Another huge similarity is the process of habituation. When I went through my IOP (intensive outpatient program) at The OCD & Anxiety Treatment Center, most of the time was spent doing exposure and response prevention (ERP) therapy. That is all about habituating to what my brain claims is an emergency, and sitting with the distress of confronting it.
There is a good chance that cold showers are a phase that will come and go. But for now, I’ll continue to ride it and enjoy the immediate benefits to my mood.
Last week, I shared about meeting with a new psychiatrist and being asked to describe how OCD was manifesting in my life in update #94: Finding monkeys.
It may have surprised you that I had not been completing my assignment to keep a log of how the days were going.
As I wrote about last week, part of my hesitation was that I didn’t want to open the door to OCD. But I realized that this is an opportunity to harness my tendencies for good. Last summer, I wrote about putting OCD in action. Just like Monk says, “It’s a gift, and a curse.”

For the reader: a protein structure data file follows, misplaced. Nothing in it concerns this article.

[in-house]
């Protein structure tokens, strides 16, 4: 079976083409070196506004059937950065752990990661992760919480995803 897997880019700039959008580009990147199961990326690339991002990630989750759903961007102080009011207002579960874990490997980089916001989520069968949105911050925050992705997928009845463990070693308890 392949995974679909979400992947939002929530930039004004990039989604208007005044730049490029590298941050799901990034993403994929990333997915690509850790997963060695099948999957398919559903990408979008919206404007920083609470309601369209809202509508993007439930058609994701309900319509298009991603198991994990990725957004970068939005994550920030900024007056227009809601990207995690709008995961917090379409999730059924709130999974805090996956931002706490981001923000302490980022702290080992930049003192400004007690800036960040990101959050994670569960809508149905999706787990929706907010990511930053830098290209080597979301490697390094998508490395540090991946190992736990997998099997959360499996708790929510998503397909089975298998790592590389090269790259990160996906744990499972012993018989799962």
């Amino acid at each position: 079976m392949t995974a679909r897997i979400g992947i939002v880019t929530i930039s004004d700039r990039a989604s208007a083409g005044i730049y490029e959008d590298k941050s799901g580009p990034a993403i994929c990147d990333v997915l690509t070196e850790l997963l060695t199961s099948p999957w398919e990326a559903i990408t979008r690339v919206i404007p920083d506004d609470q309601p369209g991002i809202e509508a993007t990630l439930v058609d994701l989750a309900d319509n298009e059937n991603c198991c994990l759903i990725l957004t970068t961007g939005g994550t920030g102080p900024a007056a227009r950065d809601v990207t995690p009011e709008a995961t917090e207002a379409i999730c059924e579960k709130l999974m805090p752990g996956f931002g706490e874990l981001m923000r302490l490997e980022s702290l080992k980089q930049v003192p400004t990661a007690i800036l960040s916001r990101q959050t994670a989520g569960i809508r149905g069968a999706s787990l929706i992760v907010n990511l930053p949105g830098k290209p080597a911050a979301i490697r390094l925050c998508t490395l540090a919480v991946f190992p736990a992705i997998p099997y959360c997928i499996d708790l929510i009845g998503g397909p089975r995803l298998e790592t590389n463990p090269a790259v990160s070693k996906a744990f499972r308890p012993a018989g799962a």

The conundrum for me was how much to let myself track.
(Side note: the fact that it was even a conundrum for me is a clear marker that my symptoms are flaring. This kind of “decision” should not merit any substantial thinking.)
I decided that the general guideline2 is that tracking for a clear purpose is ok. Especially if my doctor asked me to.
However, if I’m tracking just to have the data, that’s where I should draw the line.
In practical terms, that meant that I deleted the sleep tracking app I had installed that did all sorts of fancy analysis and calculated my sleep debt. (Oh, sweet certainty!) But I kept my mood tracking app and started recording how my days were going.